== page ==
Knowledge commons: starting simple

So much is revealed with an example of very small scope.

Having been unexpectedly busy today, I wanted to write just a short piece starting to talk about the scope of knowledge commons, making it clear first that I'm just talking about how I see things, not what is written in the literature.

Another clarification: to me, the concept of knowledge commons includes information commons, but goes beyond it. So, the scope of knowledge commons includes information commons.

I was looking around to find some really simple examples to start off with a very simple example, and I thought of something that is quite common in many shared households: some kind of wall calendar. This is the simplest example that I can think of that is widely shared, and actually uses some technology, in this case, a writing implement and a writing surface. Some people use a calendar printed on paper or card; other people use a blackboard or whiteboard. If seen examples in many families and communities, including co-housing. So how is this a commons?

Well, there is a body of knowledge there. It's everyday knowledge, of course, and informal. The content is whatever is agreed on, and it is possible that different people put different things on there. Who is here or not on different days? What visitors are coming? Who is cooking, or serving in other ways? Who is going where, and can take others, go shopping, etc.? Shopping lists themselves tend not to be integrated, and to me look less like a knowledge commons.

It is both created and used by the same people, and benefits them, by helping coordination. These people are the commoners. If you have lived with anyone, I probably don't need to tell you about how this isn't as easy or as straightforward as it might appear to people who haven't tried it. And the difficulties point to interesting features of knowledge commons.

People can disagree on the technology. Some people prefer to rely on being told by word of mouth, and relying on memory or just asking when a question comes up. Some people like writing on the wall, but may disagree on the writing technology and the location. Others like some computer-based shared system, where there are also many different choices, and perhaps even more room for different preferences.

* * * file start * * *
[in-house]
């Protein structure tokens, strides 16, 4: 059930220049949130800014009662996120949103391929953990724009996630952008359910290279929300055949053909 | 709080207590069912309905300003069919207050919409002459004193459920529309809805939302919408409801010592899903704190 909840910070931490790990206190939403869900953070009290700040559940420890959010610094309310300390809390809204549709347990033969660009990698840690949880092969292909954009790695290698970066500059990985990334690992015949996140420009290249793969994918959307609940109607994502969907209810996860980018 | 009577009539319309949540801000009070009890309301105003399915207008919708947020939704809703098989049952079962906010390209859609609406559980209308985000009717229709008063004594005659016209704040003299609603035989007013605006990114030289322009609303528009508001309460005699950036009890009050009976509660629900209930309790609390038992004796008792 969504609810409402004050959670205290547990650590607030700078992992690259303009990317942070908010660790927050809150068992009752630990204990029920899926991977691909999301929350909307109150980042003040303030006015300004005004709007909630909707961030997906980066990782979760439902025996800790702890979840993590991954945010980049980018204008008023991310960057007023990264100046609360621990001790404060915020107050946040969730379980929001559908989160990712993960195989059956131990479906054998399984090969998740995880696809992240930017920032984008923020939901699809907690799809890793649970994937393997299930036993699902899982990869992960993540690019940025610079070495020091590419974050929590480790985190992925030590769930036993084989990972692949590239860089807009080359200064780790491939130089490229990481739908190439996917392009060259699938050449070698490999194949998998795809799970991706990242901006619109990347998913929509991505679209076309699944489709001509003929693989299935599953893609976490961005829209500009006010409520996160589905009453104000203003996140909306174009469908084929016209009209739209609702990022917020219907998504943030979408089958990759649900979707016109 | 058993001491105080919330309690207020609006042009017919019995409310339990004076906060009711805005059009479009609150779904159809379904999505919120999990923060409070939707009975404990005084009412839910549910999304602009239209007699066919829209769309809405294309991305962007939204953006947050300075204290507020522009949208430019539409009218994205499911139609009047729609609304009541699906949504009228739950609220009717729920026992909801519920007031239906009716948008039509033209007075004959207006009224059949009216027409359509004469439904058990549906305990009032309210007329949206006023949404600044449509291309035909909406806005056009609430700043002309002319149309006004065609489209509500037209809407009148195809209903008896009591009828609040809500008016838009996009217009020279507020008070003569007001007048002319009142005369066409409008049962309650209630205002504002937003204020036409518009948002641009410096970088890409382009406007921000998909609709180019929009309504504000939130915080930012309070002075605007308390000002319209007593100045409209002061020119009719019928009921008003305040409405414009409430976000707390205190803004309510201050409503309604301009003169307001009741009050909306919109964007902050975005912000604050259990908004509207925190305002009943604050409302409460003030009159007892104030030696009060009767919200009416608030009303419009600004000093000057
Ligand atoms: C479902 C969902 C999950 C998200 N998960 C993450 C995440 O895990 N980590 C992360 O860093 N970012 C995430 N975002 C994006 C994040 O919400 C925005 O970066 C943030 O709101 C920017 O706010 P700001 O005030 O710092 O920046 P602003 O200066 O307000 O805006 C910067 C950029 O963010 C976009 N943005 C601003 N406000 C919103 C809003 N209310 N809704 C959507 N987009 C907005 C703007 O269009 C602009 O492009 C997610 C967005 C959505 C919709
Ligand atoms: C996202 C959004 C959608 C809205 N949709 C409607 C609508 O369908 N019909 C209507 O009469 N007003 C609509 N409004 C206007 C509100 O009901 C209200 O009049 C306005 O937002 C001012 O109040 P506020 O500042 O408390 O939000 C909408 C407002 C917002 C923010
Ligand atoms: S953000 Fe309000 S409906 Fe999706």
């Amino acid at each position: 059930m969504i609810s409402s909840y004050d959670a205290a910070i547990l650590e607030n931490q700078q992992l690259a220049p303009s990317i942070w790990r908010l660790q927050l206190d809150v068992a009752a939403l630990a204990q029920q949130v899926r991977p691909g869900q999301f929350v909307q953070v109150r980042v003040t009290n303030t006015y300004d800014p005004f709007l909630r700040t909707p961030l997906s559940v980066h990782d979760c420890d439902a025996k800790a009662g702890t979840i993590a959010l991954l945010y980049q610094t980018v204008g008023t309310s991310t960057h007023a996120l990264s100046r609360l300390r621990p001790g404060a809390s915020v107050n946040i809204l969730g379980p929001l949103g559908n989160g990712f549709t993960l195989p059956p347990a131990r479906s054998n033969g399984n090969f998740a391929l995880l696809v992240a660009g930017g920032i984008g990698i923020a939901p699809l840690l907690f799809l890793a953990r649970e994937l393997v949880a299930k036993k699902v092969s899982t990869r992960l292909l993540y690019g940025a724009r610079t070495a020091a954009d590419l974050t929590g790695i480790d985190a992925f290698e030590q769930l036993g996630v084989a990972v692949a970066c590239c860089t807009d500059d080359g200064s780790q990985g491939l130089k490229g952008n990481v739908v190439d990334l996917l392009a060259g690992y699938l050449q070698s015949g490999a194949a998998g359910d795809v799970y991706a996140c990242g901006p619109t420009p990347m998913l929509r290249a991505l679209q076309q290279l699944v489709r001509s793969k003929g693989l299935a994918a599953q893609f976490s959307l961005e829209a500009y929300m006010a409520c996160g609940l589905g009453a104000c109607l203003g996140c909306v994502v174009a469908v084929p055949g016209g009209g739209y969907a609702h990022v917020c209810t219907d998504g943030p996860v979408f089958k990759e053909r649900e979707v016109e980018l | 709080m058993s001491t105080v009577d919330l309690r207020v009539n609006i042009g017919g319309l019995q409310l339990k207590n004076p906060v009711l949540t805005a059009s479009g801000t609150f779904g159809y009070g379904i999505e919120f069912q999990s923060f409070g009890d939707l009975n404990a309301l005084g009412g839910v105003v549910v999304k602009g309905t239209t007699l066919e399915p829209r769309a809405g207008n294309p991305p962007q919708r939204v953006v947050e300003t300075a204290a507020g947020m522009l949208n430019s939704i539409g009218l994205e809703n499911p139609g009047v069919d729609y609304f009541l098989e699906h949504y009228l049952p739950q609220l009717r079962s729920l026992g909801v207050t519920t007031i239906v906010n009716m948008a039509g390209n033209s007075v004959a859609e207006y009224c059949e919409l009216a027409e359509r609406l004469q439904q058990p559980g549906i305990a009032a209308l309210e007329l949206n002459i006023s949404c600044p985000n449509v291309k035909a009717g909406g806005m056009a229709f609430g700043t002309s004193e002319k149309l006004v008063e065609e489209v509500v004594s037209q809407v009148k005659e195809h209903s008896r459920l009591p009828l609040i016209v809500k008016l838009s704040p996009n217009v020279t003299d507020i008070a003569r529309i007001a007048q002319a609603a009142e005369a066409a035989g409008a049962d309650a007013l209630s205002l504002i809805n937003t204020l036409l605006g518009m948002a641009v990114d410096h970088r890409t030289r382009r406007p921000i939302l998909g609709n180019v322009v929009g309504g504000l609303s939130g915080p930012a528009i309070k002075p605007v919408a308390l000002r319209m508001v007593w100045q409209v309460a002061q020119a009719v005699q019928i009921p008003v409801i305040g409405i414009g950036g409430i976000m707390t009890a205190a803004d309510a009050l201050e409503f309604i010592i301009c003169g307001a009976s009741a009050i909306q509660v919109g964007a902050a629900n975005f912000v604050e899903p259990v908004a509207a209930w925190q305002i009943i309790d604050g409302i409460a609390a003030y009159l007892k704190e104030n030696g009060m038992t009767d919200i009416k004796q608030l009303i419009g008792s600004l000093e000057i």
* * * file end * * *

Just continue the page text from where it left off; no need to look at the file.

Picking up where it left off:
The actual content, examples mentioned above, is a big point of possible disagreement and differing opinion. What people might be disagreeing about, underneath, is what information they find useful to be able to read on a shared wall-calendar, and what they prefer to keep in their heads.

But then, perhaps the major point of disagreement, points to the vital aspect of any commons: their governance. Who is going to take the responsibility to put information there? When will it be put there? Is it going to be checked and changed if something changes, so that it is kept up to date, and people can rely on it? Is it intended as a substitute for telling other people face-to-face, so that if you write it on the calendar then you can count that as telling people, or do people need telling directly as well? And if people are going to be told directly anyway, would it not be enough for just one person to maintain it?

It fascinates me how much of commons thinking surfaces in this almost trivial example. And this points, perhaps, to a test for how commons-oriented people are. Can they agree on and maintain a shared wall calendar? If they can't, what does that say about the skills and competences of the people involved?

This starts off addressing the matter of scope from the small end, but it needs more, and maybe next time I'll take a look at the other end of the spectrum. And I hope to return to the topic of the abilities or competences for being a commoner at a later date.


Topics: Knowledge commons


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